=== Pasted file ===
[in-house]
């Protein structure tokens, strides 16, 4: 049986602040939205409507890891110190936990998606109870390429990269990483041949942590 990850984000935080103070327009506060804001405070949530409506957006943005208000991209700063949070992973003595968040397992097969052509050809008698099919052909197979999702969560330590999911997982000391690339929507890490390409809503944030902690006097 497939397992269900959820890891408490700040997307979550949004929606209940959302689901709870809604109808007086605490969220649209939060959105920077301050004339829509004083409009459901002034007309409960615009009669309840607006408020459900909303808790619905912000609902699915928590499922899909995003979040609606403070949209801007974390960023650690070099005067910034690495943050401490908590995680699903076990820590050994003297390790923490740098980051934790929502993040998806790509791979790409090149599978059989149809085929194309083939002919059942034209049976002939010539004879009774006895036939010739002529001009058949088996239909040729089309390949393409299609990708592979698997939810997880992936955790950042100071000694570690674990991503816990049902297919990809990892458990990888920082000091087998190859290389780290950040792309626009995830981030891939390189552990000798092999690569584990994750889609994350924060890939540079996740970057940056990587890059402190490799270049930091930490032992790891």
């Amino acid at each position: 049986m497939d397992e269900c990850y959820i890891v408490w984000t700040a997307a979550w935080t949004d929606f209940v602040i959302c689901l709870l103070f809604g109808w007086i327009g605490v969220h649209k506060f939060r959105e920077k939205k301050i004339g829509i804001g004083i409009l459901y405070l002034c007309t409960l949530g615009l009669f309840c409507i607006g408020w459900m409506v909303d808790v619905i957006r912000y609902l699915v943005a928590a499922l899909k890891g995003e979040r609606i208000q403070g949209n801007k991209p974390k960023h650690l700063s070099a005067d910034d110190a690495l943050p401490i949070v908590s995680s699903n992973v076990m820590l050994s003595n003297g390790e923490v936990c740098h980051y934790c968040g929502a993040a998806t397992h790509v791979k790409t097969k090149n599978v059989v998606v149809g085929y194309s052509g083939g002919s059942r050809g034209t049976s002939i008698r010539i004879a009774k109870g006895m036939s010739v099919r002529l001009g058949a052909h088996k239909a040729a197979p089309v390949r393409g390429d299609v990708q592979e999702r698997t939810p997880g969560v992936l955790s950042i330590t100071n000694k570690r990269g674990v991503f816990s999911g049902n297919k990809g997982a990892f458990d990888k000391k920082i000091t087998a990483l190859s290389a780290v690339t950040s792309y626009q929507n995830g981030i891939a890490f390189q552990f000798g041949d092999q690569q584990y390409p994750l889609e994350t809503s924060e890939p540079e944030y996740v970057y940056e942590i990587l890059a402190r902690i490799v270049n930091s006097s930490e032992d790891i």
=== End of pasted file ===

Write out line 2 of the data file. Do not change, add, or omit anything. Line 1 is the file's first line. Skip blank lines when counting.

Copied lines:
């Protein structure tokens, strides 16, 4: 049986602040939205409507890891110190936990998606109870390429990269990483041949942590 990850984000935080103070327009506060804001405070949530409506957006943005208000991209700063949070992973003595968040397992097969052509050809008698099919052909197979999702969560330590999911997982000391690339929507890490390409809503944030902690006097 497939397992269900959820890891408490700040997307979550949004929606209940959302689901709870809604109808007086605490969220649209939060959105920077301050004339829509004083409009459901002034007309409960615009009669309840607006408020459900909303808790619905912000609902699915928590499922899909995003979040609606403070949209801007974390960023650690070099005067910034690495943050401490908590995680699903076990820590050994003297390790923490740098980051934790929502993040998806790509791979790409090149599978059989149809085929194309083939002919059942034209049976002939010539004879009774006895036939010739002529001009058949088996239909040729089309390949393409299609990708592979698997939810997880992936955790950042100071000694570690674990991503816990049902297919990809990892458990990888920082000091087998190859290389780290950040792309626009995830981030891939390189552990000798092999690569584990994750889609994350924060890939540079996740970057940056990587890059402190490799270049930091930490032992790891």